• Cynthia Dagnal-Myron

Losing PART of my religion

Updated: Feb 1


I’m a recent covert to Catholicism. It was a sincere, soul-filled conversion that surprised everyone but me.


I did lots of research before converting. And I sincerely believe it’s the church Jesus established.


But after my first few years as a full-fledged Catholic in one of the few parishes in Tucson that is SRO nearly every Sunday...I get the feeling He would not be very proud of what it has become, since.


So I had to step away, take a loooooong break, before I started to really, really dislike and distrust it to the point that I could never go back.


No, it’s it’s not the molestation debacle this time. In fact, to be fair, it’s not just Catholicism I’m having issues with.


There are, of course, the Evangelicals who have betrayed their beliefs to venerate a man whose morals are reprehensible and values are…well…not sure he has any, really. Trump.

But actually, I feel that most organized religions are somehow “missing the point.”


Avoiding something — hiding from the harsh realities and deep seated conflicts of our current world.


I wanted to be wrong about that.


So I took some time to look into several local churches in the hope of finding a place to worship. And came away disheartened.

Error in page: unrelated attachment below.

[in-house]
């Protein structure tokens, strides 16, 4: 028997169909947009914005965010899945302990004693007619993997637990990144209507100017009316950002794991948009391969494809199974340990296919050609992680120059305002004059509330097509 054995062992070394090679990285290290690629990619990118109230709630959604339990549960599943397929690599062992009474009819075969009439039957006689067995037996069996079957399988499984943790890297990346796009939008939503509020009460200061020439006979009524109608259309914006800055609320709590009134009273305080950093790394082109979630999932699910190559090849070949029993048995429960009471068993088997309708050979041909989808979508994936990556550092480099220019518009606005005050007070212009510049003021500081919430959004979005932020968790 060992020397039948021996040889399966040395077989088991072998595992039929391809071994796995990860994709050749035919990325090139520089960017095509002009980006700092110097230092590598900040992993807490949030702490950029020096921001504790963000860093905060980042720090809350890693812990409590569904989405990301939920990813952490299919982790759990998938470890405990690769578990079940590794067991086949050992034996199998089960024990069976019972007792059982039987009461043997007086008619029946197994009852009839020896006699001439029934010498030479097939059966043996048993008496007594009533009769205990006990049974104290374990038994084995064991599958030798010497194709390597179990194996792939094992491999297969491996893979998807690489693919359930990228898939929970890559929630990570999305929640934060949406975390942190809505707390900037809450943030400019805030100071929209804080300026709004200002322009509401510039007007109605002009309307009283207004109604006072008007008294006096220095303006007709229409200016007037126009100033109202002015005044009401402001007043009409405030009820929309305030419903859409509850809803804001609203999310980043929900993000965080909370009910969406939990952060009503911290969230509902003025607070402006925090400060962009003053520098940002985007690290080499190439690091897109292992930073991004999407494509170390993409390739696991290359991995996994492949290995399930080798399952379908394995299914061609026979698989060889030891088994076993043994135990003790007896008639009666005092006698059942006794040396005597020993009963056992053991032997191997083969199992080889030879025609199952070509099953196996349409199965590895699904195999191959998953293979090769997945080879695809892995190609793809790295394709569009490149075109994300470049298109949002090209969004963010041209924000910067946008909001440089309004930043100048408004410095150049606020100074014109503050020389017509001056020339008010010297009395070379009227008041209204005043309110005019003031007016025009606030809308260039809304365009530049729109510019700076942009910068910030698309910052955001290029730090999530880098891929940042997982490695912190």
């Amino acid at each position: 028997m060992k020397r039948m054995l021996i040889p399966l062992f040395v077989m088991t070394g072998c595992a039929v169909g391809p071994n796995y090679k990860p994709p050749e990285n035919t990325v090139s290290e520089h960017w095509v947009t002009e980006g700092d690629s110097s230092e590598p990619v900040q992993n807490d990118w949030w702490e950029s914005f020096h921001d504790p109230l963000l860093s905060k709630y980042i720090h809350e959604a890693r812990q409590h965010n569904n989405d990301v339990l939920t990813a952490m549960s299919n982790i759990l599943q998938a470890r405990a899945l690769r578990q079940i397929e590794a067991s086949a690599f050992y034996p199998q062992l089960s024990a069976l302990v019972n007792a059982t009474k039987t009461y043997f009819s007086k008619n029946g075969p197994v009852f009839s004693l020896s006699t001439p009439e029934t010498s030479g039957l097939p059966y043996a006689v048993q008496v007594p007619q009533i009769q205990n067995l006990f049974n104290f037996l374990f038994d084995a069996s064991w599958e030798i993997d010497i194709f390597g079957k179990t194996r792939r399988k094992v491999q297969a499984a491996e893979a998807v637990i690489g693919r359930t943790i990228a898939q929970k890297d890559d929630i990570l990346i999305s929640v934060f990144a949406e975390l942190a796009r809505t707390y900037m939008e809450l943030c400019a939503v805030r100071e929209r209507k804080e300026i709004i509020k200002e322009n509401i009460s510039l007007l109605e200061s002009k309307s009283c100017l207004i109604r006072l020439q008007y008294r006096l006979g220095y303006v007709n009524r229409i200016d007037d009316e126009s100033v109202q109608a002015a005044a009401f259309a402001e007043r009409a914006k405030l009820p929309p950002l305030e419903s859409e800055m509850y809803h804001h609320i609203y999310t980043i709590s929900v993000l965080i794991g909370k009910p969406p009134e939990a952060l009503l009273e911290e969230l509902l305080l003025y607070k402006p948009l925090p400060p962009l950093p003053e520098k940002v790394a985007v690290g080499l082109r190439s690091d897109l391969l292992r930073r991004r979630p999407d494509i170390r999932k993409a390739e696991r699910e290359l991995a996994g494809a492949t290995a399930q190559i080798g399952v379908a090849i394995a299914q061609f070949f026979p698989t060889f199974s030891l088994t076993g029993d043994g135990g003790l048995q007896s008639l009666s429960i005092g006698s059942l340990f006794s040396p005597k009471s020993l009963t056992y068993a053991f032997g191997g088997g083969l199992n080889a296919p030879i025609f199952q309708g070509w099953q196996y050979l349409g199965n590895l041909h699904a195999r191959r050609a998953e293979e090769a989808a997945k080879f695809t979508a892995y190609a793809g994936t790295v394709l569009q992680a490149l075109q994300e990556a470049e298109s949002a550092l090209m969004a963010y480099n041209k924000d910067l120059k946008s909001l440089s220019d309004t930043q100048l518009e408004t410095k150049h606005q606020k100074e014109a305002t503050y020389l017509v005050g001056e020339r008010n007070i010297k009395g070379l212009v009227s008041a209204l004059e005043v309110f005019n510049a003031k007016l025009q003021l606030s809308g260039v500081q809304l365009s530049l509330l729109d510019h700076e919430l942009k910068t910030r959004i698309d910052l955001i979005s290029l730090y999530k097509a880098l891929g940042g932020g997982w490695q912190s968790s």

A wonderful book entitled The End of Religion: Encountering the Subversive Spirituality of Jesus — by well known “heretic’ Bruxy Cavey — posits that many Christians are more enamored of the chalice than the sacred blood that chalice contains.


I love that line. Particularly as it pertains to my current faith.


Because it explains one reason going to Mass every week was starting to feel like a chore.


I wanted the ritual. The ceremonies. The pageantry. Still do.


It’s not just good theater. It’s my way of meditating and humbling myself, when I kneel in church and repeat those time honored words. Eucharistic adoration, especially, for me, is a mystical experience like no other.


Sitting in the presence of the Lord of All Himself, meditating, ruminating, waiting for a whisper.


But Mass had begun to feel so…rote. As if we were just mouthing the words. And the words spoken between the rote recitations had nothing to do with the real world I lived in outside those beautiful walls.


The sole crusade in our own church community was against abortion. Never heard any real concrete plans to help or try to understand the women who chose to abort or to find homes for the children of the women they convinced not to — just the same rosary every Saturday evening. Same faces. Phrases.


We’re facing unprecedented turmoil out there — the actual world may come to an end within a decade or two. America is on the brink of a dictatorship and/or second civil war. Babies were torn from the arms of their parents at the border — I don’t need to run this down for you. You know where we are right now.

At times like these, I look to my church for guidance. I want my church to not just comment upon but to be in the struggle.